Under a contract with Oxford University Press, Risto Uro is working on a book project with the working title of Ritual and Christian Beginnings: A Socio-Cognitive Analysis.
It is often suggested that the Jesus movement arose as a branch of the baptizing movement inaugurated by John the Baptist, but scholars have rarely turned their attention to the role of ritual in the rise of early Christianity. This book will argue that the field of ritual theory offers a fresh new approach to the study of Christian beginnings, in which the dimension of ritual has all too often been neglected. Although some initial steps have been taken toward ritual analyses of Christian origins, this book is the first to employ cognitive theories of ritual in the study of the New Testament and other Christian sources. Following the recent trend among ritual scholars, the author does not rely on a grand theory of ritual, i.e. a theory that seeks to capture all aspects of the phenomena discussed under the term “ritual.” Instead, a pluralistic approach to ritual theory is applied, suggesting a three-dimensional socio-cognitive model for the analysis of Christian beginnings.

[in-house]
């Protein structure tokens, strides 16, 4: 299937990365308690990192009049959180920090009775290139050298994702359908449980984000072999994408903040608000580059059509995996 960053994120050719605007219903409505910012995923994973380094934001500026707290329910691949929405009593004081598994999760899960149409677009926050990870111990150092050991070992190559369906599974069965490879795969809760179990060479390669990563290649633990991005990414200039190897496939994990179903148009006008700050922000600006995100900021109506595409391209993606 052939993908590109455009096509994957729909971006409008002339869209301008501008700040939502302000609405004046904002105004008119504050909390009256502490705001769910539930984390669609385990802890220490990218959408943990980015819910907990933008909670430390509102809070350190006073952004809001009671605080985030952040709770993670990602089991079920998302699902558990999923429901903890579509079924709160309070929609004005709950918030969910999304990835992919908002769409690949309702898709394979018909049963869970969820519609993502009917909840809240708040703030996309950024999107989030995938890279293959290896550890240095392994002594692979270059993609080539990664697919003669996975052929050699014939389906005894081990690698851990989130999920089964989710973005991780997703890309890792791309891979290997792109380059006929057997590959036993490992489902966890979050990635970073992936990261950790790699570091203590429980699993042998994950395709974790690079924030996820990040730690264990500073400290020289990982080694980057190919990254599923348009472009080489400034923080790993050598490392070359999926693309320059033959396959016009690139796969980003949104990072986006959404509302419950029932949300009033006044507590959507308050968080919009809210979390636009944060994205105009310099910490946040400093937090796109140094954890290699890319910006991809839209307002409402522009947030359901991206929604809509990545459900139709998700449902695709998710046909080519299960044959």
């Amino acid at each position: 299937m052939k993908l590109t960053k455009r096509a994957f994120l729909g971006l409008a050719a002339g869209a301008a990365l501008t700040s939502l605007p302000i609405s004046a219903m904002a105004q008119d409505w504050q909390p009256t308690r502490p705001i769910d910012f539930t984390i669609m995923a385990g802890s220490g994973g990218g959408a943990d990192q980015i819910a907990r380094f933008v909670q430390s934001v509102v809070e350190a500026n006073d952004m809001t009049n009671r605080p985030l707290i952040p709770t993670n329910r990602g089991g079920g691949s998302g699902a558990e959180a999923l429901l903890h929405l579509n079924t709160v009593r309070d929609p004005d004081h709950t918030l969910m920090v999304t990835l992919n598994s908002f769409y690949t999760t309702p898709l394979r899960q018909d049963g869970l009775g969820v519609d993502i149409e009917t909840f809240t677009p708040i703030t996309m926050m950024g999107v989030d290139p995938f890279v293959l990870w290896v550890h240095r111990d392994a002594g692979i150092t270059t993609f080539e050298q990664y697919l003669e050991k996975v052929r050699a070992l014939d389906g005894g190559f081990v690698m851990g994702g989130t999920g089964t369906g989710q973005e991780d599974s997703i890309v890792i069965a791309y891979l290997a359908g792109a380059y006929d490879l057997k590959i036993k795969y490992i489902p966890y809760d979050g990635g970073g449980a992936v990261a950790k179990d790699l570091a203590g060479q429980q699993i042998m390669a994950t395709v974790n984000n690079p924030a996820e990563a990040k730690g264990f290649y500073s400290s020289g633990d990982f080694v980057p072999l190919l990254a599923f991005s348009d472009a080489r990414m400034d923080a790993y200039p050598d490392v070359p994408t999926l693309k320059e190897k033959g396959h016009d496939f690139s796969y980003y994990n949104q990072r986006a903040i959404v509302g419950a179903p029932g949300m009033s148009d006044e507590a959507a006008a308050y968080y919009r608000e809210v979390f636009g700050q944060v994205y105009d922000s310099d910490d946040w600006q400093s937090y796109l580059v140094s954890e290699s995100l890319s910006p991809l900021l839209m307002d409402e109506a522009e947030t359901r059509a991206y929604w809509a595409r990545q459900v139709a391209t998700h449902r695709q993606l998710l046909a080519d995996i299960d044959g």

The theoretical discussion leads to the emergence of three dimensions of ritual: ritual as action, ritual and cooperation, and ritual and religious teaching. Each of these offers a window onto particular aspects of ritual life in the early Christian world. The action perspective allows an analysis of the “ritual grammar” of early Christian ritual practices, such as baptisms or healing rituals, and raises the issue of ritual efficacy – closely related to the notoriously difficult theme of “magic.” The cooperation perspective focuses on the ability of rituals to function as hard-to-fake signals of commitment and to create group cohesion and solidarity; a major concern of many religious communities, including early Christian groups. The third aspect recognizes that rituals often play an important role in the transmission of religious knowledge and teaching, a capacity that was heavily exploited by early Christian religious leaders.